FU-RIN JAPANESE RESTAURANT,
Holiday Inn Kuala Lumpur Glenmarie,
1 Jalan Usahawan U1/8, Seksyen U1 Shah Alam.
Tel: 03-7802 5245
Business hours: Noon-2.30pm, 6.30pm-10.30pm.
Fresh and new fusion food a showcase of bold flavours.
FANS of Japanese cuisine are pretty spoilt for choice these days, with most major malls containing at least one, if not more, Japanese restaurants.
That said, sometimes going off the usual mall circuit to a place like Fu-Rin Japanese Restaurant at Holiday Inn Kuala Lumpur in Glenmarie Shah Alam can lead to a gastronomic adventure. Headed by chef Mike Yip, the restaurant boasts a series of new dishes.
Topped with preserved flying fish roe (tobiko), these Ebi Tango Furai (deep fried prawn meatballs) are a good starter for those dining at Fu-Rin.
“The dishes are fusion, but mainly feature the Kansai-style cuisine, which is bolder in taste than the more refined Kanto,” said Yip, who spent five years in Japan from 1993 to 1998 to earn his chops in the cuisine-style.
For starters, guests can try out the Ebi Dango Furai (deep-fried prawn meatball – RM28). Served with wasabi-flavoured mayonnaise, the meatballs are topped with flying fish.
The sting of the wasabi just tinging the mayonnaise to wake one up, complements the meatballs in this sweetish-meaty appetiser.
Another starter to consider is the Pan Furai Wafu Teriyaki (pan-fried chicken – RM28), which has been steeped in garlic, parsley and other seasonings before being thrown on the pan.
The execution is simple, but the chicken fillets exude a nice, gentle aroma of garlic and herbs which intensifies as you pop it in the mouth.
Although there were sauce accompaniments, it was preferable to eat the chicken dish plain to get the garlic seasoning’s full effect.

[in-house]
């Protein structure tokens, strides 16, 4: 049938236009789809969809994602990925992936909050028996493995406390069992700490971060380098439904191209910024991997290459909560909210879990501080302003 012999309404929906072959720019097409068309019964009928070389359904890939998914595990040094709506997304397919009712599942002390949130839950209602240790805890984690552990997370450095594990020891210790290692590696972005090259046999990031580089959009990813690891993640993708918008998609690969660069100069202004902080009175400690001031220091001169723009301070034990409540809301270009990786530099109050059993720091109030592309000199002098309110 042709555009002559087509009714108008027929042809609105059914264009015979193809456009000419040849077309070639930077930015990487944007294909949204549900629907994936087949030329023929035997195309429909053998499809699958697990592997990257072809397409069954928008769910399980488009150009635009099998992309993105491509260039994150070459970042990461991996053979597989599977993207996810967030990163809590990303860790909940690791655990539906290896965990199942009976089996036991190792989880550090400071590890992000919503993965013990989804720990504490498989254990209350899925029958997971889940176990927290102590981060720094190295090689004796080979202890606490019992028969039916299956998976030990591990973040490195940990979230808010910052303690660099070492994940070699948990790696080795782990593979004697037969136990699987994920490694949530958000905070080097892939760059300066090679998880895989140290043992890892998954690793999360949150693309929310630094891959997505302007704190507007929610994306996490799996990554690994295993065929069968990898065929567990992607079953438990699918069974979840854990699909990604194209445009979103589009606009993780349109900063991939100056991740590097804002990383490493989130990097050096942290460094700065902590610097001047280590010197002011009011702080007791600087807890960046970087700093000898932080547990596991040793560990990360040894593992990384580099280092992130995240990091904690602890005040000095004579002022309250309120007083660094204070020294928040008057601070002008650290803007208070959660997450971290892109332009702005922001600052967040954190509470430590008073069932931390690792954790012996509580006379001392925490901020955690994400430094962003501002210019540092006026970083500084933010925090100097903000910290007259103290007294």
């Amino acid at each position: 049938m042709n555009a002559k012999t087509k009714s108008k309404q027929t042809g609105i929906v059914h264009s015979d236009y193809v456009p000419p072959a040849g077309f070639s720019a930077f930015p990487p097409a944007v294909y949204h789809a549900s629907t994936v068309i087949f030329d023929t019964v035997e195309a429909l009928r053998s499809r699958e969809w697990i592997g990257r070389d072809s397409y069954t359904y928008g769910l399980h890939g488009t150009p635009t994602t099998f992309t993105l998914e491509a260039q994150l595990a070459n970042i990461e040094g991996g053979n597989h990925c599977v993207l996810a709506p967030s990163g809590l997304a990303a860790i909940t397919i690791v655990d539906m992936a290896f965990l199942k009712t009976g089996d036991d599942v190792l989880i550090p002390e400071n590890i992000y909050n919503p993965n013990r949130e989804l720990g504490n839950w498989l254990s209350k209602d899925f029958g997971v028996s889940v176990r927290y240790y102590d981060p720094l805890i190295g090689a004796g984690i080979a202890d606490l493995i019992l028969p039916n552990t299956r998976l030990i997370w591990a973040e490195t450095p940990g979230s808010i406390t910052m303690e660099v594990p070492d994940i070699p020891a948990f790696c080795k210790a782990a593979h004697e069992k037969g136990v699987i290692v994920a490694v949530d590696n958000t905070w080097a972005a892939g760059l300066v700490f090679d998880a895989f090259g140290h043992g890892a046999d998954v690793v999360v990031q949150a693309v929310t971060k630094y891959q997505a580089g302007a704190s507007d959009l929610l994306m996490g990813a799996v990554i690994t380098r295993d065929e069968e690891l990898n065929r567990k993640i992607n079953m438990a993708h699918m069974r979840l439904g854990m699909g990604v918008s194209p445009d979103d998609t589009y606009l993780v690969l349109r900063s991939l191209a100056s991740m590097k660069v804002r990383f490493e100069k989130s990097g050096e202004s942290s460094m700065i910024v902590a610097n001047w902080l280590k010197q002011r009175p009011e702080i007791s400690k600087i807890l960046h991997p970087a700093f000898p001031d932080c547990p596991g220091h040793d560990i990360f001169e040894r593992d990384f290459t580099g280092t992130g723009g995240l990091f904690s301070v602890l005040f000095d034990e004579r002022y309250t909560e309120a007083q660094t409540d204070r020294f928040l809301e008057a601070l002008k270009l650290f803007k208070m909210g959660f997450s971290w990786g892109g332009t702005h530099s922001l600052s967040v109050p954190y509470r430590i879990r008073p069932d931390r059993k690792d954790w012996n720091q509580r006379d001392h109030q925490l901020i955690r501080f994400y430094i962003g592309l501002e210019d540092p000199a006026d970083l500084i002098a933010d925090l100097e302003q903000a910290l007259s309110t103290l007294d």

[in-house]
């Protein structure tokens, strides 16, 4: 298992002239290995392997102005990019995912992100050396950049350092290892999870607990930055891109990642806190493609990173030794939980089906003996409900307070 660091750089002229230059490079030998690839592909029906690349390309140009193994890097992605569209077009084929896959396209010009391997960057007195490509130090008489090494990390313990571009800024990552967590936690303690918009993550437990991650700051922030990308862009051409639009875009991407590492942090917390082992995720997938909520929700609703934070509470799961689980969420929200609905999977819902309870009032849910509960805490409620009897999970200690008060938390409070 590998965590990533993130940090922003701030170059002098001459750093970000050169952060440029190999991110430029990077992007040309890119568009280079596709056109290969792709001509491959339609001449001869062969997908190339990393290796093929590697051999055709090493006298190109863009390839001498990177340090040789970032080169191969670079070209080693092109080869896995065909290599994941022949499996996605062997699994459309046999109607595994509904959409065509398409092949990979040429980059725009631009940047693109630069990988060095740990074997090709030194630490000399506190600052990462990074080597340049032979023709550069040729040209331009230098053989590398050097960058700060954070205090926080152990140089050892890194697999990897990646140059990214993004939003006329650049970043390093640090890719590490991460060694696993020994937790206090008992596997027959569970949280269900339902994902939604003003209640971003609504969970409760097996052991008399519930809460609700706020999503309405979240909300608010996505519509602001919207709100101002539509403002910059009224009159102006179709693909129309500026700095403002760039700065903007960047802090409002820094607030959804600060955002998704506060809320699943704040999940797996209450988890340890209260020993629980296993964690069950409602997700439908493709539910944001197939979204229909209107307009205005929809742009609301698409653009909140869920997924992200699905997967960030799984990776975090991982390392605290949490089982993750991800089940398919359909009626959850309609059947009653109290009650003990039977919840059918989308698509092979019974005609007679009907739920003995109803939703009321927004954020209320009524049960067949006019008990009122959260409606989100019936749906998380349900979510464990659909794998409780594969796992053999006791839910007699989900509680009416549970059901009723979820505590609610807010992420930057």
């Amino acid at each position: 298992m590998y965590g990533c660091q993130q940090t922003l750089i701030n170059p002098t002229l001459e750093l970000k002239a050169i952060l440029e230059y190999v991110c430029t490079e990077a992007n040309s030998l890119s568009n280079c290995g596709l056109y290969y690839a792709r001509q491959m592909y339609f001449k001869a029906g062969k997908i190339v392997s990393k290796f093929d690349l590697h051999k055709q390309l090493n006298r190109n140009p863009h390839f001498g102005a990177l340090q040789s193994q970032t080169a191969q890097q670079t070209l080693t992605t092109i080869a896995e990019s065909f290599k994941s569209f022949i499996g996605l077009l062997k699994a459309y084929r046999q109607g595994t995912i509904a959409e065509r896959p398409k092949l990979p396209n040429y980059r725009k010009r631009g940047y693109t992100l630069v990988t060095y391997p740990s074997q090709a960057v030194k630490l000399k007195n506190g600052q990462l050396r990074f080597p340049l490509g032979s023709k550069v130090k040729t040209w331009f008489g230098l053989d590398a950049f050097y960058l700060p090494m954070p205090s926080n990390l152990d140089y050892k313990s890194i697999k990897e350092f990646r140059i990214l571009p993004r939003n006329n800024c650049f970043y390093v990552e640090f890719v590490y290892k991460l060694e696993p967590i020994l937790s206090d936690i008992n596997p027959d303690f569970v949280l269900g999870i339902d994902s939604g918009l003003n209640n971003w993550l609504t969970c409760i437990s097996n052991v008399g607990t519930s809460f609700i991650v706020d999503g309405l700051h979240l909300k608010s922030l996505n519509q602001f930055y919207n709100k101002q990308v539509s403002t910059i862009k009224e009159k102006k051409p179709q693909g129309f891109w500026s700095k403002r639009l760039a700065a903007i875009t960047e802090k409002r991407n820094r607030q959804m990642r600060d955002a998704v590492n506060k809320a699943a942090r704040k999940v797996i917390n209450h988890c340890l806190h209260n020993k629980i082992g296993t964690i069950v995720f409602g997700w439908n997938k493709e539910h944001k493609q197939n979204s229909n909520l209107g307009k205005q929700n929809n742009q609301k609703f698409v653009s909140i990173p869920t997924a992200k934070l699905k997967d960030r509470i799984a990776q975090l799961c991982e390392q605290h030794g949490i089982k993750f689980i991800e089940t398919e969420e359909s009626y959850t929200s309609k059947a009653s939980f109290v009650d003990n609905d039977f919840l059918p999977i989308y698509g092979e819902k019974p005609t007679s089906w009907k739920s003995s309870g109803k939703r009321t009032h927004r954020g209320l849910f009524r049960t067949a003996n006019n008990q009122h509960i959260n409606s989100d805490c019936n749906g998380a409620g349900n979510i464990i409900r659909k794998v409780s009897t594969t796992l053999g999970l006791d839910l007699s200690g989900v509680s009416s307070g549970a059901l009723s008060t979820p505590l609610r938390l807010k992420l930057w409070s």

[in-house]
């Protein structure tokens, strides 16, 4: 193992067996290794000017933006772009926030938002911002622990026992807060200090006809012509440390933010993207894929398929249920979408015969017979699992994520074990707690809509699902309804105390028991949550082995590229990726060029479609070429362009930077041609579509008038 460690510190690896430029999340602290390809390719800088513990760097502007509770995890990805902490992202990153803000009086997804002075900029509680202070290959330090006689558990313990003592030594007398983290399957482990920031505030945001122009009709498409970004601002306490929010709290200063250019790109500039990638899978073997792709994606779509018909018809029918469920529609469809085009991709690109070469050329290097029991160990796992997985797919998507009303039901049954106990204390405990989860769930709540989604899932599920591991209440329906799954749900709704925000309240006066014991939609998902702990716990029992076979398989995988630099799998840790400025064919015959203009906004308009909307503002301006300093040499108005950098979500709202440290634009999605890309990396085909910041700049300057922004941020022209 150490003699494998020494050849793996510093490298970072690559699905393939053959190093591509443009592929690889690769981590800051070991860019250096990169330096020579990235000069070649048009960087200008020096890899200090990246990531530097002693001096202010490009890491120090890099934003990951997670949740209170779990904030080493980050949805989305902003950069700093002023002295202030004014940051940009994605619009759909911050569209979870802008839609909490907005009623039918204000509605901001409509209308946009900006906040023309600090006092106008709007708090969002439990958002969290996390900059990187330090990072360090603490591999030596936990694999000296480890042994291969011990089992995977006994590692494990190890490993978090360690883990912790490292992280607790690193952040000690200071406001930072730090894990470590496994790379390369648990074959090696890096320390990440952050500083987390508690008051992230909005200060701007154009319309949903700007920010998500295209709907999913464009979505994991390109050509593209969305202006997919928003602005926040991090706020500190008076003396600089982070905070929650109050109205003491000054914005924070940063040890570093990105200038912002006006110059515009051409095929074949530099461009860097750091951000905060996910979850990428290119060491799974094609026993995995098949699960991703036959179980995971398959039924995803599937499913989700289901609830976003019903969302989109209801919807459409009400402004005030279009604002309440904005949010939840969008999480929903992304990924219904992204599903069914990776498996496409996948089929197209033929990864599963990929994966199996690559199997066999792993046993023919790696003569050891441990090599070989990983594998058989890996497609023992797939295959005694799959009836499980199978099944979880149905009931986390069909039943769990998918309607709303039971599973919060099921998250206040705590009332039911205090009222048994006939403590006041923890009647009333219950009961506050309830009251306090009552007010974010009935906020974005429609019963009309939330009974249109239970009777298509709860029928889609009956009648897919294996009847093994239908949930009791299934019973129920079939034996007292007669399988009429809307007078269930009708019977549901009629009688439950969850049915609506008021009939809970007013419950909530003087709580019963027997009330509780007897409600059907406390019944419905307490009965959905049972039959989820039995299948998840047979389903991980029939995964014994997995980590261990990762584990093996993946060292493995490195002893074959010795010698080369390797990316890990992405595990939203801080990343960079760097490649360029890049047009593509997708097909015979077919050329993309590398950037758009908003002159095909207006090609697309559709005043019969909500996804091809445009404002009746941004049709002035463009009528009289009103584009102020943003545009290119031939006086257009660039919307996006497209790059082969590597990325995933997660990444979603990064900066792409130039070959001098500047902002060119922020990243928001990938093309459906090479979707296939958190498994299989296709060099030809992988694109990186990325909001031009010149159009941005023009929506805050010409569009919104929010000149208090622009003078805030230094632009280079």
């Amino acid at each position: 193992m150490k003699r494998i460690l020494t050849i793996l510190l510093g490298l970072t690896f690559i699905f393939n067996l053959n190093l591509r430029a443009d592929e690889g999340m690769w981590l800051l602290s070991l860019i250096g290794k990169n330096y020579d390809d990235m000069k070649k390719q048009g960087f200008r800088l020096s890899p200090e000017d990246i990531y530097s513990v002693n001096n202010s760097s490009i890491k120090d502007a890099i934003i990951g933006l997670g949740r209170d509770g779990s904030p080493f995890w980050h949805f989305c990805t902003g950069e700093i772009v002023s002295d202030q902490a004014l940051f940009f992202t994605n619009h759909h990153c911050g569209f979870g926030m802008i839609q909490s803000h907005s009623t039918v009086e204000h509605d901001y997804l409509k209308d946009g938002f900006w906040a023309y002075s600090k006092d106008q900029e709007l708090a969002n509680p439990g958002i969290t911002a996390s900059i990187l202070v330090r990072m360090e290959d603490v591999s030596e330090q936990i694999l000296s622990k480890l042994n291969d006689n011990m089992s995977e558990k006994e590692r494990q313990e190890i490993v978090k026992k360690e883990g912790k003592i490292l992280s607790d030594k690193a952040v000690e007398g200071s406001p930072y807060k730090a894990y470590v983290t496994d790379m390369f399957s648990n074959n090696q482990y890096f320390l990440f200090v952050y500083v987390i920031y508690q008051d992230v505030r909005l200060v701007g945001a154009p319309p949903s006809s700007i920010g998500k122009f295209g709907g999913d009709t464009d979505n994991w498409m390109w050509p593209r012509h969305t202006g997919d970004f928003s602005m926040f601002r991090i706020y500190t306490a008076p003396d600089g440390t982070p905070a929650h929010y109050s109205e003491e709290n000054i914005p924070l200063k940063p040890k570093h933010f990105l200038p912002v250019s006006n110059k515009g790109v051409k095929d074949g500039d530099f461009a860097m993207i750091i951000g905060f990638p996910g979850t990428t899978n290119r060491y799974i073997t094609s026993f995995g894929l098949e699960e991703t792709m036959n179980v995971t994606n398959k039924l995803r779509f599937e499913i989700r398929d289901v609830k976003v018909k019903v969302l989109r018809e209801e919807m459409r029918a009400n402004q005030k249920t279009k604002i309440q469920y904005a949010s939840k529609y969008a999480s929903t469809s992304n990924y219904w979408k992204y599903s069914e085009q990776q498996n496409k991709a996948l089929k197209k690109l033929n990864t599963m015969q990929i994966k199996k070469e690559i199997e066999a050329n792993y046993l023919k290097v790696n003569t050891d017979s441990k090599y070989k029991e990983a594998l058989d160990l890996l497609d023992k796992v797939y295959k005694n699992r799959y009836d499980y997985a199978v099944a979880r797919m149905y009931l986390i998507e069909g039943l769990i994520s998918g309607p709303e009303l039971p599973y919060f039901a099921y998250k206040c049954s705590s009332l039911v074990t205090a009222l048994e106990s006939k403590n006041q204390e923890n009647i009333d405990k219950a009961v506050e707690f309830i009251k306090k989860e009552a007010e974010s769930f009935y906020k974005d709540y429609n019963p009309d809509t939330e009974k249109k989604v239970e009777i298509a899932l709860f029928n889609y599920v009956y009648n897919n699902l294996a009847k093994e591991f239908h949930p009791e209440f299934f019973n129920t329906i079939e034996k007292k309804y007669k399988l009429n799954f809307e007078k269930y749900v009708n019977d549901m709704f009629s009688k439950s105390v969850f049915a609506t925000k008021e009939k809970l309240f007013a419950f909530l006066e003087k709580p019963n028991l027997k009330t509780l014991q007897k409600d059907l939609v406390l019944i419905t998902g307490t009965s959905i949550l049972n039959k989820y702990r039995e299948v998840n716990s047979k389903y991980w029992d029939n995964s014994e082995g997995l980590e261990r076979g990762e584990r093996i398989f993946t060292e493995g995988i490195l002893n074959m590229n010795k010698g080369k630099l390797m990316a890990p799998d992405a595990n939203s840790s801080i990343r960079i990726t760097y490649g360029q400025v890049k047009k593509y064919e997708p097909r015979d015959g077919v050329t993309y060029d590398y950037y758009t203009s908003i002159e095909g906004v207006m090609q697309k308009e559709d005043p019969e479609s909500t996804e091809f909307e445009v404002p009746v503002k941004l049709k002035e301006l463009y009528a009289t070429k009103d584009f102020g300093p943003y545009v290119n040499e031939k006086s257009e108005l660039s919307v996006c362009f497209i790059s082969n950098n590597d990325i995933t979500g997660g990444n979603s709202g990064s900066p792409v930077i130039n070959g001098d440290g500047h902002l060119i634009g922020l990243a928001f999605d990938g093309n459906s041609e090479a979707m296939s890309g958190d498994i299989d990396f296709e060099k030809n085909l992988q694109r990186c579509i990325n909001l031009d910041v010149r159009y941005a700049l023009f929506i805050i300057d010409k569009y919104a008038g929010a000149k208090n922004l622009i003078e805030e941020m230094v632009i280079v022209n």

The raw ingredients for the Hiyashi Natto Inaniwa, a cold noodle dish to counter the hot Malaysian weather, with flat white noodles, dried seaweed, scallions and fermented soybeans sitting in a dashi broth.
Given the hot Malaysian weather, some cold Japanese noodle dishes would be in order, and Fu-Rin does not disappoint, with the Hiyashi Natto Inaniwa (cold Japanese flat white noodles served with fermented beans – RM38).
Spring onions in a broth of dashi sauce give some savour to the noodles while fermented beans add some bite and a mild flavour. Some may find this a little challenging given the fermented soybeans’ slimy texture at first.
One thing Fu-Rin patrons should not miss out on is the Kuruma Ebi Chizu Yaki (tiger prawn grilled with cheese – RM32 (top (pic) ), where the prawn’s flesh remained tender after seasoning under a heap of cheddar cheese melted over the crustacean.
Leading us off the heavy food trail for a bit, Yip has also prepared Sashimi Carpaccio Aburi (RM48), which can be a little misleading since aburi means partially-grilled, versus what one would understand of carpaccio as a raw dish.
The tuna slices, lightly seared with a blowtorch, are further enhanced in taste by toppings of wasabi, sliced mango, garlic chips and sliced radish.
The toppings give each fish slice a mix of flavours ranging from tingly and sour, to the garlic chips savouriness.
Fu-Rin’s Chef Michael Yip, showing off fish freshly flown in from Japan. He’s holding a flying fish.
Some diners might find the Jumbo Ebi Sushi (King Tiger prawn sushi – RM58) and Fu-Rin Creamer Maki (assorted seafood roll – RM48) a little on the heavy side.
The latter as its name suggests, consists of various seafood, but mainly softshell crab in a maki roll, filled with cheese and onions to add bite and taste to the palate.
But one thing diners should probably not miss is the Wasabi Beef (RM70), served rare and chewy on a bed of vegetables with loads of chopped scallions for garnish, is another fine dish for sharing with fellow diners.
Matcha (green tea) ice-cream with a side of sweet azuki beans may seem a little trite, but there is no denying they are a satisfactory end to a heavy and flavourful meal.
This is the writer’s own observations and not an endorsement by StarMetro.